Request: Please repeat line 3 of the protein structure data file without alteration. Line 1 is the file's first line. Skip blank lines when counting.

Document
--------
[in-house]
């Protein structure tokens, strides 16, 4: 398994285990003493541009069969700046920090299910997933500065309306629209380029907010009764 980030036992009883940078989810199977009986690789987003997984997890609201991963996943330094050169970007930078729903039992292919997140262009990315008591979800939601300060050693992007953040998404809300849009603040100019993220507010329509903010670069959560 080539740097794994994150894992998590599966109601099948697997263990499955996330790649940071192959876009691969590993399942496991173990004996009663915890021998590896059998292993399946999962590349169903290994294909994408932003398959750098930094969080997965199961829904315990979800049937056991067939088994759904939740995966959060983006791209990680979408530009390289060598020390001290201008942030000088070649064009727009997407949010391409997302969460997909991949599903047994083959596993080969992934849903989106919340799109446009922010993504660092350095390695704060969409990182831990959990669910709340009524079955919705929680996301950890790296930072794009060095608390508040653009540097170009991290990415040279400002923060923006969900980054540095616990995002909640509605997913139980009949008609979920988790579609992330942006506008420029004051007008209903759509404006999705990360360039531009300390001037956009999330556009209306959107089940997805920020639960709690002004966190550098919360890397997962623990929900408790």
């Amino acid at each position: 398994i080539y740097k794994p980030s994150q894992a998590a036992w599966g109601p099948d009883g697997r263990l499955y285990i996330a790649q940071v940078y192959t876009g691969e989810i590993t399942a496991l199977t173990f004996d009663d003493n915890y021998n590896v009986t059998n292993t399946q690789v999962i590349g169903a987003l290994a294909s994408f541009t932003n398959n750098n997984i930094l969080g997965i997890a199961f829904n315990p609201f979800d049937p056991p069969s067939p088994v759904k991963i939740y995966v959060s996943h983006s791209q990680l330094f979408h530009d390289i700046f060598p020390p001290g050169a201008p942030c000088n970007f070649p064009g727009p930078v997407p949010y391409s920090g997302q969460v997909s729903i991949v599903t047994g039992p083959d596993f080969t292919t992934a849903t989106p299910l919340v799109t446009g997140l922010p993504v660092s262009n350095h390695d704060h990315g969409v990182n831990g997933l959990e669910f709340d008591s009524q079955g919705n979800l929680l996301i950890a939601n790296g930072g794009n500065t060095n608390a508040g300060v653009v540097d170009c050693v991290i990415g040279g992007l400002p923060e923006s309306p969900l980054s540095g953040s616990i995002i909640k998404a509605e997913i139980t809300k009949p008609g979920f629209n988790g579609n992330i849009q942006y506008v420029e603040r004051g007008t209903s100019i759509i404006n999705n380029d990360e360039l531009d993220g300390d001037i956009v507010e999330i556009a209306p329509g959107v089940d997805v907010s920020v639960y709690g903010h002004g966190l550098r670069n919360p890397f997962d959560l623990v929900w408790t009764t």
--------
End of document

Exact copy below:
């Amino acid at each position: 398994i080539y740097k794994p980030s994150q894992a998590a036992w599966g109601p099948d009883g697997r263990l499955y285990i996330a790649q940071v940078y192959t876009g691969e989810i590993t399942a496991l199977t173990f004996d009663d003493n915890y021998n590896v009986t059998n292993t399946q690789v999962i590349g169903a987003l290994a294909s994408f541009t932003n398959n750098n997984i930094l969080g997965i997890a199961f829904n315990p609201f979800d049937p056991p069969s067939p088994v759904k991963i939740y995966v959060s996943h983006s791209q990680l330094f979408h530009d390289i700046f060598p020390p001290g050169a201008p942030c000088n970007f070649p064009g727009p930078v997407p949010y391409s920090g997302q969460v997909s729903i991949v599903t047994g039992p083959d596993f080969t292919t992934a849903t989106p299910l919340v799109t446009g997140l922010p993504v660092s262009n350095h390695d704060h990315g969409v990182n831990g997933l959990e669910f709340d008591s009524q079955g919705n979800l929680l996301i950890a939601n790296g930072g794009n500065t060095n608390a508040g300060v653009v540097d170009c050693v991290i990415g040279g992007l400002p923060e923006s309306p969900l980054s540095g953040s616990i995002i909640k998404a509605e997913i139980t809300k009949p008609g979920f629209n988790g579609n992330i849009q942006y506008v420029e603040r004051g007008t209903s100019i759509i404006n999705n380029d990360e360039l531009d993220g300390d001037i956009v507010e999330i556009a209306p329509g959107v089940d997805v907010s920020v639960y709690g903010h002004g966190l550098r670069n919360p890397f997962d959560l623990v929900w408790t009764t």